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Soccer in Film

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Milos Stehlik— Director of Facets Multimedia; Worldview Film Contributor When soccer replaces American “football” as the most popular sport in America ,  perhaps the divide which isolates America culturally from the rest of the world will come to an end.

The passion that soccer, known pretty much everywhere else in the world as football, inspires is so universal that it amazingly crosses boundaries of class, race, geography, religion, background and belief.

This mythic status of soccer finds a potent representation in film. Most sports movies are not very good films, but soccer movies are an exception. The best known recent film, BEND IT LIKE BECKHAM , follows two British girls, one of whom's of East Indian origin as they decide to break with tradition and chase their dream of making their future in professional soccer. The commercial prospects of this small and charming film were helped by its association with celebrity soccer-star and Spice-girl husband David Beckham.

  In SHAOLIN SOCCER, a commercial Hong Kong comedy directed by Stephen Chow, soccer is melded with martial arts, as a former soccer star, on the outs with his boss meets a Shaolin Kung Fu expert and decides he could get even with his former coach.

  Soccer and romance are odd bedfellows in Bill Forsyth's wonderful Scottish comedy, GREGORY'S GIRL, in which Gregory likes Dorothy but is too awkward and shy to do much about it. Soccer is a factor because Dorothy has made it onto the team, and she happens to be a better player than Gregory.

  The classic of Greek cinema, Michael Cacoyannis' STELLA, made in 1955, uses football as a subtext in a film with a strong feminine theme. Melina Mercouri plays the main character of Stella, a rembetika singer, who is in love with Miltos, a soccer player. But she doesn't want to marry. Miltos finally forces her to accept the idea, but Stella doesn't appear in church, and at the end he kills her.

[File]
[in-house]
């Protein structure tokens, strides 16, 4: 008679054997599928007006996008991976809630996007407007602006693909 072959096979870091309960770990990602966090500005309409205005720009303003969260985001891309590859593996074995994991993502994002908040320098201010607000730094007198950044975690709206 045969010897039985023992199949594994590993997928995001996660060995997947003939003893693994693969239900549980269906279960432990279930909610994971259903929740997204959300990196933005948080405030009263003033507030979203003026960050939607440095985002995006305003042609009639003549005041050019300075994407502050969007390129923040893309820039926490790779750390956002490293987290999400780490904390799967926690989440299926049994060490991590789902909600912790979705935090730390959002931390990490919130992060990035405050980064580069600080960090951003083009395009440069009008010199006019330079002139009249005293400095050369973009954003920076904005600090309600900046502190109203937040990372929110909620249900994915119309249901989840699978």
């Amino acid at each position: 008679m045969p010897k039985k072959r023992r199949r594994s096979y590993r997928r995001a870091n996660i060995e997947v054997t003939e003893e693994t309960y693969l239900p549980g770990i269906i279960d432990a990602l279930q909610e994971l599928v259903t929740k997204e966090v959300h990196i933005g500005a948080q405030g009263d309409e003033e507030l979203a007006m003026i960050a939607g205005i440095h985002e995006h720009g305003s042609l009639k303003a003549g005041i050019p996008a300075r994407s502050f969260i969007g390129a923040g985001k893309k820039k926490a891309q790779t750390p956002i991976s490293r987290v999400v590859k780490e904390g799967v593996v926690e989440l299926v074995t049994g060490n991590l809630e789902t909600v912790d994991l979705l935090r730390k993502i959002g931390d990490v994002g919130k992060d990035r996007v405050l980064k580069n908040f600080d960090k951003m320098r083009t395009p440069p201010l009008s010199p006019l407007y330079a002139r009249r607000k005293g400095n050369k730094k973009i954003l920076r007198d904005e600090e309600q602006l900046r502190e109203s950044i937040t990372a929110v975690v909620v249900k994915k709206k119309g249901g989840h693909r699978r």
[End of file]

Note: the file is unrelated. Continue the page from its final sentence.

In recent films soccer has been the locus of political strife. In the Israeli film CUP FINAL, a young Israeli soldier is kidnapped by a group of Palestinian fighters during the 1982 Israeli invasion of Lebanon . The World Cup is on, and the love of soccer by fighters on both sides serves to break down their historical and nationalistic divisions.

  In THE CUP, two young Tibetan refugees who are new arrivals at a monastery in India find their meditative life disrupted by news of the World Cup being played in France . A young student, Orgyen, prevented from seeing the Cup Finals on television in the village, takes maters into his own hands so he can watch the game, and sets Buddhist education into turmoil.

  In Iranian cinema, football has a long tradition. In Abbas Kiarostami's most wonderful early film THE TRAVELER, a young boy dreams of getting to Tehran so he can see a soccer match. After a long and arduous struggle to get there, he is so exhausted that he sleeps through the game. The political element is ratcheted up in OFFSIDE, the recent film by Jafar Panahi, in which a young girl cross-dresses as a man so that she can get to watch the soccer game where only men are allowed as spectators.

  Women's soccer – the first official friendly match between the Iranian women's football team and a local girls' team from Berlin is the subject of a new documentary, FOOTBALL UNDER COVER. The Iranian women's team had never played against another team. They were permitted to train only indoors, and not even other women were allowed to watch them in a stadium. Getting permission from the formidable Iranian bureaucracy was an enormous task. Despite having to play in long sleeved shirts, long pants and scarves and being forbidden to advertise, they triumph by attracting 1,000 women as spectators.

Soccer becomes the bridge across the divide.

This is Milos Stehlik for Chicago Public Radio's Worldview.

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